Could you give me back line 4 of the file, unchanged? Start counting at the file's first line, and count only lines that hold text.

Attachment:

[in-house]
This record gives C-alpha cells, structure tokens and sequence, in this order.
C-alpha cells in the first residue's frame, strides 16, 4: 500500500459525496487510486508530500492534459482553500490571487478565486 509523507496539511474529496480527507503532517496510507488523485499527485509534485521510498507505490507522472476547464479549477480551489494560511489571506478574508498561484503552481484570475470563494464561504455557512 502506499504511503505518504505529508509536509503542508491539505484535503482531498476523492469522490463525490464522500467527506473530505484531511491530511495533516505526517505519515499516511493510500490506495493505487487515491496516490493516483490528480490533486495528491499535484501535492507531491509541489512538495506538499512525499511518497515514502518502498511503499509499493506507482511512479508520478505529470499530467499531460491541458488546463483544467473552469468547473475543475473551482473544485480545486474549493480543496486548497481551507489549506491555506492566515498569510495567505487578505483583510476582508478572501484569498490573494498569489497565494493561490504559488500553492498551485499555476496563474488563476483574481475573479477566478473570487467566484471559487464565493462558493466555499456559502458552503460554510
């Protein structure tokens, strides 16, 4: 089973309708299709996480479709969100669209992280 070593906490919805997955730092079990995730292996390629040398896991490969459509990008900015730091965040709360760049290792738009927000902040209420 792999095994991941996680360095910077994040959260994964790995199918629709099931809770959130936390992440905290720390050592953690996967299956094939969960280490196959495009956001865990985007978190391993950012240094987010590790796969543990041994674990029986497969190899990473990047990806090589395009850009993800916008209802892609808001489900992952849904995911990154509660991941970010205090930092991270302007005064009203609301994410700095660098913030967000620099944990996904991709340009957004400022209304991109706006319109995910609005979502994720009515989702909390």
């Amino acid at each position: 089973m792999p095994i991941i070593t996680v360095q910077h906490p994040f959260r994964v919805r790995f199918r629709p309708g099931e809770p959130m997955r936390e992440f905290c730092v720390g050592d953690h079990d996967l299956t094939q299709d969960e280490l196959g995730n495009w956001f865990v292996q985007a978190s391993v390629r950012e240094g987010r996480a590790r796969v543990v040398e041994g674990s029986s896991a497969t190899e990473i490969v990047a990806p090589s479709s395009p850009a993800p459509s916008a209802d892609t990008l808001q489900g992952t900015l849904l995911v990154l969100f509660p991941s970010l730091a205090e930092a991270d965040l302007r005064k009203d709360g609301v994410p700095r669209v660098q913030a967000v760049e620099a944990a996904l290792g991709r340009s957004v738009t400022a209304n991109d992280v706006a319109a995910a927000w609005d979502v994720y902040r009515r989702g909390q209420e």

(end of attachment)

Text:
């Protein structure tokens, strides 16, 4: 089973309708299709996480479709969100669209992280 070593906490919805997955730092079990995730292996390629040398896991490969459509990008900015730091965040709360760049290792738009927000902040209420 792999095994991941996680360095910077994040959260994964790995199918629709099931809770959130936390992440905290720390050592953690996967299956094939969960280490196959495009956001865990985007978190391993950012240094987010590790796969543990041994674990029986497969190899990473990047990806090589395009850009993800916008209802892609808001489900992952849904995911990154509660991941970010205090930092991270302007005064009203609301994410700095660098913030967000620099944990996904991709340009957004400022209304991109706006319109995910609005979502994720009515989702909390």